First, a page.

seperation of church and state

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An early Baptist dissenter who died in London’s Newgate Prison was Thomas Helwys, who wrote in 1612: “The King is a mortal man, and not God, therefore he hath no power over the mortal soul of his subjects to make laws and ordinances for them and to set spiritual Lords over them.”

Thomas Helwys founded the Baptist faith in England with John Smyth and John Murton. He wrote in “A Short Declaration of the Mystery of Iniquity”: “If the Kings people be obedient and true subjects, obeying all humane lawes made by the King, our Lord the King can require no more: for men’s religion to God is betwixt God and themselves; the King shall not answer for it, neither may the King be judge between God and man.”

Baptist John Murton was thrown in the Newgate Prison where his opinions were censored for being against the government agenda. Roger Williams referred to him in “The Bloody Tenet of Persecution For Conscience Sake”: “The author of these arguments against persecution … being committed (a) prisoner to Newgate for the witness of some truths of Jesus, and having not use of pen and ink, wrote these arguments in milk, in sheets of paper brought to him by the woman, his keeper, from a friend in London as the stopples (ie. cork) of his milk bottle. … In such paper, written with milk, nothing will appear; but the way of reading by fire being known to this friend who received the papers, he transcribed and kept together the papers, although the author himself could not correct nor view what himself had written. … It was in milk, tending to soul nourishment, even for babes and sucklings in Christ … the word of truth … testify against … slaughtering each other for their several respective religions and consciences.”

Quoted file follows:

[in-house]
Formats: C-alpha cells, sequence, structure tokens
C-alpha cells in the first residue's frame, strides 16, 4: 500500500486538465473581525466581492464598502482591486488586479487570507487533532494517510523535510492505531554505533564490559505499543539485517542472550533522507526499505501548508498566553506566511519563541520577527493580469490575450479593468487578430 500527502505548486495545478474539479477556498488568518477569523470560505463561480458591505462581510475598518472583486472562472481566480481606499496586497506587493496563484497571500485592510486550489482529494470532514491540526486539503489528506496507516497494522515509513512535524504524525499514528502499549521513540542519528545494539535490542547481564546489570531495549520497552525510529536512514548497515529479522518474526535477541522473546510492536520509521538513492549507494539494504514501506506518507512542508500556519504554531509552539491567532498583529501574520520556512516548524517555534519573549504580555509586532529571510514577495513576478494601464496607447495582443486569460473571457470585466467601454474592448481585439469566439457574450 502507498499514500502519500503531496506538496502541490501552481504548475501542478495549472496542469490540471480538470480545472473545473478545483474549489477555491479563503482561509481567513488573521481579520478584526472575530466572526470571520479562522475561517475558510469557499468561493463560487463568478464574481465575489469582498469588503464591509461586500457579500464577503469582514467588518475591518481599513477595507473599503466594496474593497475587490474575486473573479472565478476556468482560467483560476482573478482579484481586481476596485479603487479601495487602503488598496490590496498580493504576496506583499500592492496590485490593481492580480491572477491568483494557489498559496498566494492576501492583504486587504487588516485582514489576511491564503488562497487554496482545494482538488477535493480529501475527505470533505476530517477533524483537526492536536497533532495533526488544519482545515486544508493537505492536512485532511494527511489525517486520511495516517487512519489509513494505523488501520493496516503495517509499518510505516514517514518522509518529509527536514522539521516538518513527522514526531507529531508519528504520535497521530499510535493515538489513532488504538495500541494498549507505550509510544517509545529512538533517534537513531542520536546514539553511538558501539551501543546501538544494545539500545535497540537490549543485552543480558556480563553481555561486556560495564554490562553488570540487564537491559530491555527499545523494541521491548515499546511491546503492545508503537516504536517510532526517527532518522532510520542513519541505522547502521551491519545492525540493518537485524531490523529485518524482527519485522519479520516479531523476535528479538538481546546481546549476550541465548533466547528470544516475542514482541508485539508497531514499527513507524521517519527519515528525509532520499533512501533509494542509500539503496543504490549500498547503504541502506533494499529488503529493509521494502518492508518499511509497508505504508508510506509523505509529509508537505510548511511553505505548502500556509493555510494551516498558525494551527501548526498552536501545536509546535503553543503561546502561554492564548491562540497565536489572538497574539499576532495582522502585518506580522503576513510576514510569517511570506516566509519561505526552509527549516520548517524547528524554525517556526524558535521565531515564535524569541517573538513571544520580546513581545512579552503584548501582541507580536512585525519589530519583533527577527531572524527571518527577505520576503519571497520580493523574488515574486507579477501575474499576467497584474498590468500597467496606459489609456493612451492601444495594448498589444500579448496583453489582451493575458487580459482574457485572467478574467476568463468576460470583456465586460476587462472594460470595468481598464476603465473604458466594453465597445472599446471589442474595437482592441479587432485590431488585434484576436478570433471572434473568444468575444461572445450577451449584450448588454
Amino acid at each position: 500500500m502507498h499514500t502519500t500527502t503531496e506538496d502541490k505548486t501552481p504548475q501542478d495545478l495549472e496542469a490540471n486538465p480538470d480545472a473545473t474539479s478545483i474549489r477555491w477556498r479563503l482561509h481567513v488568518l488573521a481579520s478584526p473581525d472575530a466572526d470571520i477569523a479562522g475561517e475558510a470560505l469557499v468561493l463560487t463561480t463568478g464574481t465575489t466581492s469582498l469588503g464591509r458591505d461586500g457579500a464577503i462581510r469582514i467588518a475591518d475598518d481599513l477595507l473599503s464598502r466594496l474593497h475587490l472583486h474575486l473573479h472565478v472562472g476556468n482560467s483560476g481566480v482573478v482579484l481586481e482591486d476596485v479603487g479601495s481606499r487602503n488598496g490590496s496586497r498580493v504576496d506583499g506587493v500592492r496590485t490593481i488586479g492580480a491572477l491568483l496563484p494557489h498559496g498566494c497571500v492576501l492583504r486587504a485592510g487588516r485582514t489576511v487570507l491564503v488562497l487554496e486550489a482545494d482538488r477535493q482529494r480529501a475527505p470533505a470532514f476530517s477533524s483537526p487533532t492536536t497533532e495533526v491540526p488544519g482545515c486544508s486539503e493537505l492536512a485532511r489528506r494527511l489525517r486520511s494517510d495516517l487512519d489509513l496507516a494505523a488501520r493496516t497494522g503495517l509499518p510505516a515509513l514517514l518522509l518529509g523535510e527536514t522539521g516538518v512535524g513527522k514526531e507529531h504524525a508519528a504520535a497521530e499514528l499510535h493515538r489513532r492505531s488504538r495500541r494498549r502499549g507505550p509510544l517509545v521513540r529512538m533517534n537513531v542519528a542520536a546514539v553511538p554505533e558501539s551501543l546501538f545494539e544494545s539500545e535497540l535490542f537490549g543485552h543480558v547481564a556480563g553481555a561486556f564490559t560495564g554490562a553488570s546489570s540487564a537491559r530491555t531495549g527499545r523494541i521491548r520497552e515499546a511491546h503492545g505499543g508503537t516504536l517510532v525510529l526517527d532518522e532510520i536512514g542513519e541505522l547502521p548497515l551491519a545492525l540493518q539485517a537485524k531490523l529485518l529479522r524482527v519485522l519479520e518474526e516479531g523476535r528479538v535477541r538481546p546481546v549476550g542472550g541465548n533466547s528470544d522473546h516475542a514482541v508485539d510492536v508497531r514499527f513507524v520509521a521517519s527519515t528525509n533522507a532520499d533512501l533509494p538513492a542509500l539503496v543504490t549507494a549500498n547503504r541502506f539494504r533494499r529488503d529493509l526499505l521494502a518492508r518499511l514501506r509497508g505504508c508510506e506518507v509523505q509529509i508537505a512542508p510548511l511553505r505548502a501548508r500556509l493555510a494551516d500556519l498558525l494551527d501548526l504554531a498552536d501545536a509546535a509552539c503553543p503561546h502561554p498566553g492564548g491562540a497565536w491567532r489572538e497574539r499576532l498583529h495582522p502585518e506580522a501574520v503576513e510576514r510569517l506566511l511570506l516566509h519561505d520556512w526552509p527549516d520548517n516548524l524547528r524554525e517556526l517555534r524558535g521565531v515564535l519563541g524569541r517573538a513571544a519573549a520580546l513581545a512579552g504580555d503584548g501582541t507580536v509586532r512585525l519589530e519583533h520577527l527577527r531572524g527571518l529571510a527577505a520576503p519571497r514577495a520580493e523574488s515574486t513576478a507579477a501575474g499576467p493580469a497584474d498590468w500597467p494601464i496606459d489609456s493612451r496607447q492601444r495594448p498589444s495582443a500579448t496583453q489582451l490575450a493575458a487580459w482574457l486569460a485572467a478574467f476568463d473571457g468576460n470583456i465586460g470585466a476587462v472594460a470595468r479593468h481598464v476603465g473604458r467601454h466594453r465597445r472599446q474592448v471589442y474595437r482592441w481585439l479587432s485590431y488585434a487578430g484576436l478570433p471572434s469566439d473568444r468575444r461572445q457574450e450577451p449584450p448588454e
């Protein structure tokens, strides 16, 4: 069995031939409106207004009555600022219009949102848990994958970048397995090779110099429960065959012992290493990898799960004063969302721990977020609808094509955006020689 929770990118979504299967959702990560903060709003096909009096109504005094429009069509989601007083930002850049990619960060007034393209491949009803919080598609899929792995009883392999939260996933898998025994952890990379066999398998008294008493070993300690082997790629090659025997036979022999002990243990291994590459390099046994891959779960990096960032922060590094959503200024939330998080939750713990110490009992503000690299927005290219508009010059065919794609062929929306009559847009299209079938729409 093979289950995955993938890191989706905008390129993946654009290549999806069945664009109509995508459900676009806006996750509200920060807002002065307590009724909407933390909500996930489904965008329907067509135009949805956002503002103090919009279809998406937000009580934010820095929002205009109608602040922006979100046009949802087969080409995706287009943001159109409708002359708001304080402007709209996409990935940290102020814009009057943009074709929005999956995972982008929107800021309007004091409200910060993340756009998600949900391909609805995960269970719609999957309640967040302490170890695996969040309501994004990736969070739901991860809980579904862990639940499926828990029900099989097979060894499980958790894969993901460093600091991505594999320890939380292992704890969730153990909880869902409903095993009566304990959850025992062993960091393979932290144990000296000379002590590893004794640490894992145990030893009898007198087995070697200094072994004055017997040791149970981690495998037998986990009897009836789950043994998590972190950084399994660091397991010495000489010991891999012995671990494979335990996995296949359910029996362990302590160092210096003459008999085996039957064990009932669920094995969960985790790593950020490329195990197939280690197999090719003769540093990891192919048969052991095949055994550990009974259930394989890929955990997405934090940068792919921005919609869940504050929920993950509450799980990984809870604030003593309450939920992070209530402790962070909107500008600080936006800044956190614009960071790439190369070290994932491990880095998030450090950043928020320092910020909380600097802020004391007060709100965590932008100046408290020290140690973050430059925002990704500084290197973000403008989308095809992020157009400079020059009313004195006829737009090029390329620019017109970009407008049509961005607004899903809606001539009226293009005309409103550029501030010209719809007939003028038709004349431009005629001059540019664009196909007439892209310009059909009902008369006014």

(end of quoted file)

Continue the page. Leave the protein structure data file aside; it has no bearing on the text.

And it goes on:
Roger Williams himself was found guilty of preaching religious liberty in England and fled to Boston on Feb. 5, 1631. He pastored briefly before being banished in 1636 by the Puritan leader John Cotton, who himself had been persecuted by Anglicans in England. Befriended by the Indians of Narragansett, Roger Williams founded Providence Plantation, Rhode Island – the first place where church government was not controlled by state government. In 1639, Roger Williams, with Dr. John Clarke, organized the first Baptist church in America.

Soon other dissenters arrived in the colony, such as Anne Hutchinson, William Coddington, and Philip Sherman. Dissident Minister Rev. John Wheelwright fled Massachusetts and founded Exeter, New Hampshire.

“Notorious disagreements” with Puritan leader John Cotton over the Massachusetts General Court censoring his religious speech led Roger Williams to publish “The Bloody Tenet of Persecution for Conscience Sake” and “Mr. Cotton’s Letter Lately Printed, Examined and Answered” in 1644.

In it, Roger Williams first mentioned his now famous phrase, “Wall of separation”: “Mr. Cotton … hath not duly considered these following particulars. First, the faithful labors of many witnesses of Jesus Christ, existing in the world, abundantly proving, that the Church of the Jews under the Old Testament in the type and the Church of the Christians under the New Testament in the anti-type, were both separate from the world; and that when they have opened a gap in the hedge, or wall of separation, between the garden of the Church and the wilderness of the world, God hath ever broken down the wall itself, removed the candlestick … and made his garden a wilderness, as at this day.